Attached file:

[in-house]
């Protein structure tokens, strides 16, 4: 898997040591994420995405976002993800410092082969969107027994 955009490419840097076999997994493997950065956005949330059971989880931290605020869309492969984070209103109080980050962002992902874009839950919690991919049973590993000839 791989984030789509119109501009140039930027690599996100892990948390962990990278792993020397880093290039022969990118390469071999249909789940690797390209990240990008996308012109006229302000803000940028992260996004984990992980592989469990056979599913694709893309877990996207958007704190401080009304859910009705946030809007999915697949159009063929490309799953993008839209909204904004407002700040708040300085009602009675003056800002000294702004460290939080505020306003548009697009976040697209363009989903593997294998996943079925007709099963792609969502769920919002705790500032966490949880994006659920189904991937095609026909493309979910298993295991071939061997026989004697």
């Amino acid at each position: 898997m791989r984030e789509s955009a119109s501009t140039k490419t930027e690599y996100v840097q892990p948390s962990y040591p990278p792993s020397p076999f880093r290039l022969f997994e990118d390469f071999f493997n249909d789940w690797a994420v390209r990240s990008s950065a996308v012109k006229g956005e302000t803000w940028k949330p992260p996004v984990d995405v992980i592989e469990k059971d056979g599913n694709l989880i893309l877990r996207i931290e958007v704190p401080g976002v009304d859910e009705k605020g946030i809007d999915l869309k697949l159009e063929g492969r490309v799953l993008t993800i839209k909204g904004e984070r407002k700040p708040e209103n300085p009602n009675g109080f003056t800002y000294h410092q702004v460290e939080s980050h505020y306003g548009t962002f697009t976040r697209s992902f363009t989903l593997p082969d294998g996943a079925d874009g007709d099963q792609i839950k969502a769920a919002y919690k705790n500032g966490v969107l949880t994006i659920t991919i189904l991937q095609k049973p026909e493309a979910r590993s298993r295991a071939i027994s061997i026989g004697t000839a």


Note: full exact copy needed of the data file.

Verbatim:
[in-house]
């Protein structure tokens, strides 16, 4: 898997040591994420995405976002993800410092082969969107027994 955009490419840097076999997994493997950065956005949330059971989880931290605020869309492969984070209103109080980050962002992902874009839950919690991919049973590993000839 791989984030789509119109501009140039930027690599996100892990948390962990990278792993020397880093290039022969990118390469071999249909789940690797390209990240990008996308012109006229302000803000940028992260996004984990992980592989469990056979599913694709893309877990996207958007704190401080009304859910009705946030809007999915697949159009063929490309799953993008839209909204904004407002700040708040300085009602009675003056800002000294702004460290939080505020306003548009697009976040697209363009989903593997294998996943079925007709099963792609969502769920919002705790500032966490949880994006659920189904991937095609026909493309979910298993295991071939061997026989004697």
């Amino acid at each position: 898997m791989r984030e789509s955009a119109s501009t140039k490419t930027e690599y996100v840097q892990p948390s962990y040591p990278p792993s020397p076999f880093r290039l022969f997994e990118d390469f071999f493997n249909d789940w690797a994420v390209r990240s990008s950065a996308v012109k006229g956005e302000t803000w940028k949330p992260p996004v984990d995405v992980i592989e469990k059971d056979g599913n694709l989880i893309l877990r996207i931290e958007v704190p401080g976002v009304d859910e009705k605020g946030i809007d999915l869309k697949l159009e063929g492969r490309v799953l993008t993800i839209k909204g904004e984070r407002k700040p708040e209103n300085p009602n009675g109080f003056t800002y000294h410092q702004v460290e939080s980050h505020y306003g548009t962002f697009t976040r697209s992902f363009t989903l593997p082969d294998g996943a079925d874009g007709d099963q792609i839950k969502a769920a919002y919690k705790n500032g966490v969107l949880t994006i659920t991919i189904l991937q095609k049973p026909e493309a979910r590993s298993r295991a071939i027994s061997i026989g004697t000839a």